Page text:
New Jersey HIV/AIDS Facts

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There are many ways you can take action in response to HIV/AIDS:

  • Get tested for HIV
  • Practice safe methods to prevent HIV
  • Decide not to engage in high risk behaviors
  • Talk about HIV prevention with family, friends, and colleagues
  • Provide support to people living with HIV/AIDS
  • Get involved with or host an event for World AIDS Day in your community


The following is based on information provided by the New Jersey Department of Health and Senior Services (NJDHSS) Division of HIV/AIDS Services (DHAS).

  • By mid 2010, 35,247 people are reported living with HIV or AIDS in New Jersey.
  • Minorities account for 76% of adult/adolescent cumulative HIV/AIDS cases and 77% of all persons living with HIV/AIDS.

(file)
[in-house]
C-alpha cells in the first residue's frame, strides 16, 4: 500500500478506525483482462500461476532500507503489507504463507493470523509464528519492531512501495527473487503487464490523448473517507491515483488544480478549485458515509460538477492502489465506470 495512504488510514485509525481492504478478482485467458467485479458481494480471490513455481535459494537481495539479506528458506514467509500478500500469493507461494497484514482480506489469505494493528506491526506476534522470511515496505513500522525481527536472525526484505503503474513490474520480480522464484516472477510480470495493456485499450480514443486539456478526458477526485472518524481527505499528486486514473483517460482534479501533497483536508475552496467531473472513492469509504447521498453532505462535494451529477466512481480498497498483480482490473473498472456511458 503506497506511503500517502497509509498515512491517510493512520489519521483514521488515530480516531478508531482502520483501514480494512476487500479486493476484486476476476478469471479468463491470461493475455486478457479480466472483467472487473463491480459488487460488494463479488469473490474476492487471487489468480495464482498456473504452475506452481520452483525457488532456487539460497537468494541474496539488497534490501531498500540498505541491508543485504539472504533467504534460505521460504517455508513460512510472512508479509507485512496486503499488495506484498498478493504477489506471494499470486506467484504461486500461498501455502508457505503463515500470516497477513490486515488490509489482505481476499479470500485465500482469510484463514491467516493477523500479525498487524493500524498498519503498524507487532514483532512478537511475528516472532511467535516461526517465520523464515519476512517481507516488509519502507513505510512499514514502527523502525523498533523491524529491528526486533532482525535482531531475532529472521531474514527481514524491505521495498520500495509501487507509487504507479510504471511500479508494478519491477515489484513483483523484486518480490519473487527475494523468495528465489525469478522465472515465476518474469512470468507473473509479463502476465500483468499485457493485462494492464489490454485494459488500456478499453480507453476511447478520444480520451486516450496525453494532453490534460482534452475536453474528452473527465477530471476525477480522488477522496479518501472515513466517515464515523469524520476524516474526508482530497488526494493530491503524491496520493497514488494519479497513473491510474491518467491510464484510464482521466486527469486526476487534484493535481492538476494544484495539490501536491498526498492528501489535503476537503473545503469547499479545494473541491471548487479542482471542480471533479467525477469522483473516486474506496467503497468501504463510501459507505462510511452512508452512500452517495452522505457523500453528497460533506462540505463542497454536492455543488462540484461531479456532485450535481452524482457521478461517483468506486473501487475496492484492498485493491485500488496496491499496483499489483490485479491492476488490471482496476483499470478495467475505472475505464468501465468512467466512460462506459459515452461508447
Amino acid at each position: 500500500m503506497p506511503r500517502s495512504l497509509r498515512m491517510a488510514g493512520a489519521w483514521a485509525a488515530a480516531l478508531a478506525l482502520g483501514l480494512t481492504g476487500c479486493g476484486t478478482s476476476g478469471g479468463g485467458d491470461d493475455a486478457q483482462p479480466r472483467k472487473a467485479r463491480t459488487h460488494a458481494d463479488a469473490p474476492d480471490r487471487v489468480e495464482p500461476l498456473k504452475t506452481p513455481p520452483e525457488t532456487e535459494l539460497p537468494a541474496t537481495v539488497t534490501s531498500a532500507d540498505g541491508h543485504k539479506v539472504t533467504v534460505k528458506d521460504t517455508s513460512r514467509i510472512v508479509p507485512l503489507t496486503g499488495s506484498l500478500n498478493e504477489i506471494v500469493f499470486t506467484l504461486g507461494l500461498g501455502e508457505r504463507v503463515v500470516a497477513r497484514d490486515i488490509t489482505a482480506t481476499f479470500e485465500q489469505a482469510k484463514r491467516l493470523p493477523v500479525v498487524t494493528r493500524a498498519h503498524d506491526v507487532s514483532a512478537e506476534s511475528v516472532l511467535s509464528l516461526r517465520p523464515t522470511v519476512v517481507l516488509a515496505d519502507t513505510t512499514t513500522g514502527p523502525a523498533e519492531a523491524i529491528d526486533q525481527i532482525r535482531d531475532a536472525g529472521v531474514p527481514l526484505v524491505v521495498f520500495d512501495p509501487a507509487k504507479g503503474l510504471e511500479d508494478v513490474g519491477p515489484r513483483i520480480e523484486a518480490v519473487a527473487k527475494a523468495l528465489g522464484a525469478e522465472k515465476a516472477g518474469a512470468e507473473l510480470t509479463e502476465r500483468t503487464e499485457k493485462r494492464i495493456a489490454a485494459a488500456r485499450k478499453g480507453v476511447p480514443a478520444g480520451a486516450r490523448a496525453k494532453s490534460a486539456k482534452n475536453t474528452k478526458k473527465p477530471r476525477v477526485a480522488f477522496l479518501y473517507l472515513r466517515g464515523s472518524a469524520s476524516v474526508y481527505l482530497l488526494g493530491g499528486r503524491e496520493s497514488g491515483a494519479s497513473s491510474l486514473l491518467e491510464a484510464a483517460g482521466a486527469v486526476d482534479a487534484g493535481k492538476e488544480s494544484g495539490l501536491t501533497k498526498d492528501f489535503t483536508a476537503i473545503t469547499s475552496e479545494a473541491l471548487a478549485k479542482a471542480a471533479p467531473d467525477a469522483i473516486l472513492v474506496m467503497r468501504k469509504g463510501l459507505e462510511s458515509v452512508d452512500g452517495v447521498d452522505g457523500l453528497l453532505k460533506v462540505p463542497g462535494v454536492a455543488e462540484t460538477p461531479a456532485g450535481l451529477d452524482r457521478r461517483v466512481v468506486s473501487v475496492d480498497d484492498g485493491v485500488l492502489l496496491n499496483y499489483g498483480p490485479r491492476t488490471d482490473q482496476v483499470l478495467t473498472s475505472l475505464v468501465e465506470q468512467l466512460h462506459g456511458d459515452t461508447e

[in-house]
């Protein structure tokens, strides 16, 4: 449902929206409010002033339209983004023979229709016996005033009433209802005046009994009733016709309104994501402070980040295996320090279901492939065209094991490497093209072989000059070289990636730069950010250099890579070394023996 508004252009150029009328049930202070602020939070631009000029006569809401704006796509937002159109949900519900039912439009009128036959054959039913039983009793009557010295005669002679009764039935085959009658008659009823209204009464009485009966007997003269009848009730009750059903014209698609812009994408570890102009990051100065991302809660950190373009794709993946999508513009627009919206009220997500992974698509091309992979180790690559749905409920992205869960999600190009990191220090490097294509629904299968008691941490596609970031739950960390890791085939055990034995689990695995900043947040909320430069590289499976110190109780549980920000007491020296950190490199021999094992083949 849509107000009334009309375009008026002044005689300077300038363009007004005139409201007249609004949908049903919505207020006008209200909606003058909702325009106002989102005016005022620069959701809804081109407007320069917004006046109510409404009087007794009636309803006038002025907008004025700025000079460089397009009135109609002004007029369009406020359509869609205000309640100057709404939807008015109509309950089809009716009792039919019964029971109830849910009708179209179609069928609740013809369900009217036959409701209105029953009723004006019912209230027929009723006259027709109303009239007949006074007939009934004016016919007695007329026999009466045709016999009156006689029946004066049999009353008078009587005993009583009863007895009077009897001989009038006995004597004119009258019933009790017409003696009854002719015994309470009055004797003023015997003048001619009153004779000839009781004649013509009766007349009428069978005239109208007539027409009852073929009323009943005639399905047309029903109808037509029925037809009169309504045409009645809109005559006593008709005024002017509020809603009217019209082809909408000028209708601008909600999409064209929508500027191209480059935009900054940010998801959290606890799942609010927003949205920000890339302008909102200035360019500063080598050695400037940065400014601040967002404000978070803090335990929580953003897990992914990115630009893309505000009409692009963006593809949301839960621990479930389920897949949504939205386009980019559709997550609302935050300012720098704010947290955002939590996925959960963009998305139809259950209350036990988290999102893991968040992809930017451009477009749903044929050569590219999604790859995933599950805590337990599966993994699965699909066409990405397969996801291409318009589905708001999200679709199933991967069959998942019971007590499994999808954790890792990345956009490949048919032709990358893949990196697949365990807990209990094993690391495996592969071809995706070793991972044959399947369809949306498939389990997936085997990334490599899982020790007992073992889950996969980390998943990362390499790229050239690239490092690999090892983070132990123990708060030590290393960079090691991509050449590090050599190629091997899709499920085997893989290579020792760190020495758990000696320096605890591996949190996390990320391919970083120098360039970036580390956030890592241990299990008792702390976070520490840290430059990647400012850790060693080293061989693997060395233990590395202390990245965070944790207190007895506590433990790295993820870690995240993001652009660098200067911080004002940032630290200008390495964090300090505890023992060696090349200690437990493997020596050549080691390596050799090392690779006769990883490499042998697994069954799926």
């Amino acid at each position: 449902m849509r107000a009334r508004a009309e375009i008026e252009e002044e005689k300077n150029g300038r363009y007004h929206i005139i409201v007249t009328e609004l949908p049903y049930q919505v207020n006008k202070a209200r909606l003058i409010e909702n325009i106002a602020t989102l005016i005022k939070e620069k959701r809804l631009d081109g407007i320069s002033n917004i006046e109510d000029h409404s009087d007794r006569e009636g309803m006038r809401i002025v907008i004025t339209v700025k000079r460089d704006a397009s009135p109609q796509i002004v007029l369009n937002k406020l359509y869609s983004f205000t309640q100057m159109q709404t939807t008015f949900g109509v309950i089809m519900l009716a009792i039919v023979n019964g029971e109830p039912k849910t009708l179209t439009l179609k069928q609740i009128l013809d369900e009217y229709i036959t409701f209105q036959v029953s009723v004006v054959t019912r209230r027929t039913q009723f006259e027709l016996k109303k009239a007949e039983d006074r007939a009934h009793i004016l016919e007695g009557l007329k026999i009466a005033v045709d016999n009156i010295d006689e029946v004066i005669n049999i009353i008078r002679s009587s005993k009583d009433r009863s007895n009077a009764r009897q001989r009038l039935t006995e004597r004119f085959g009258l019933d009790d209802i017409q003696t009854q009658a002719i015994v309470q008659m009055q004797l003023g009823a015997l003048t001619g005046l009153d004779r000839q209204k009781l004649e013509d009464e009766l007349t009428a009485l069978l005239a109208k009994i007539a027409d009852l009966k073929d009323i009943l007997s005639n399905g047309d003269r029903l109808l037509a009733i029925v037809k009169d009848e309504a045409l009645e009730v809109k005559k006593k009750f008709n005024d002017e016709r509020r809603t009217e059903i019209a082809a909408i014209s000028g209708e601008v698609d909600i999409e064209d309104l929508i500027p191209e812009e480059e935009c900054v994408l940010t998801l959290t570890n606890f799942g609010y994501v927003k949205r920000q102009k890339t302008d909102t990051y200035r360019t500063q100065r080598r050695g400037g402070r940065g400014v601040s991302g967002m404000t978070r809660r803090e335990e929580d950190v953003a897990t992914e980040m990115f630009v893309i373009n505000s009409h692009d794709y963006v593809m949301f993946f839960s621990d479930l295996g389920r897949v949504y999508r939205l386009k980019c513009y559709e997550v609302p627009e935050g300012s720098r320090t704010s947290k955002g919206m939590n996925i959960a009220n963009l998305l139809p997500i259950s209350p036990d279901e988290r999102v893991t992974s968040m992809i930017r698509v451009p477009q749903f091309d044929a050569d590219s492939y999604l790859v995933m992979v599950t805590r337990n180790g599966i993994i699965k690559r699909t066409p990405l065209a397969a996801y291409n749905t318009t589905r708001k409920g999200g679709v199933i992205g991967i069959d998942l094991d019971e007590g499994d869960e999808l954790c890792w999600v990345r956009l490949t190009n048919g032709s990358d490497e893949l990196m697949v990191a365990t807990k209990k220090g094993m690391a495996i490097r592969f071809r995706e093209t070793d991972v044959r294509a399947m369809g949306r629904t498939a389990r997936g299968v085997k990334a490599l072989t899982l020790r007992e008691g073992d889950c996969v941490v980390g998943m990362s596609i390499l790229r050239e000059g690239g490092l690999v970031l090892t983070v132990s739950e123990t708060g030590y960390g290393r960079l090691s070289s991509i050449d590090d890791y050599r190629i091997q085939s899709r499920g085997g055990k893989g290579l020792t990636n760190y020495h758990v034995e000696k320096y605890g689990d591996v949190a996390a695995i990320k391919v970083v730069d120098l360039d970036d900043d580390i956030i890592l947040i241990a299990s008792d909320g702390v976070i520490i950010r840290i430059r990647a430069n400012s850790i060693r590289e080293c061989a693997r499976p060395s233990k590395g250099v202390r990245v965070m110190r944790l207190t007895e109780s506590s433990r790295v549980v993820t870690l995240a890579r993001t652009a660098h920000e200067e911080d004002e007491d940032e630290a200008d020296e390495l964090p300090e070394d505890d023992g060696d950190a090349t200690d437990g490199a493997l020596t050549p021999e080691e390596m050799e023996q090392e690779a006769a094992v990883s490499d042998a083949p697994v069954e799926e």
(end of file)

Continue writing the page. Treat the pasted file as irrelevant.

• Injection drug use and sexual contact remain the major modes of exposure to HIV infection. The proportion of reported cases with HIV/AIDS who were exposed through injection drug use (IDU) is lower than in the past, while the proportion of cases that were exposed through sexual contact is increasing.
  • 79% of persons living with HIV/AIDS are over 40 years of age or older.
  • 35% of people living with HIV/AIDS in New Jersey are females, 61% of females are currently 20-49 years old.
  • The number of annual pediatric infections has dropped over 90% since 1993.
  • Perinatal transmission was reduced to 1% in 2008.
  • Over 6,000 HIV/AIDS patients received medications through the state’s AIDS Drug Distribution Program (ADDP) in 2009.
  • In 2009 over 96,000 HIV tests were administered through Counseling and Testing Sites.
  • 84% of living individuals infected as children since the 1980’s are now adults/adolescents, 13 years or older.
Did You Know:

that among the 50 United States:

  • NJ has the highest estimated proportion of women living with AIDS?
  • NJ has the third largest proportion of children living with HIV/AIDS?
  • NJ ranks ninth among states in total population, but remains fifth in the total number of AIDS cases reported – only New York, California, Florida and Texas have more cases?

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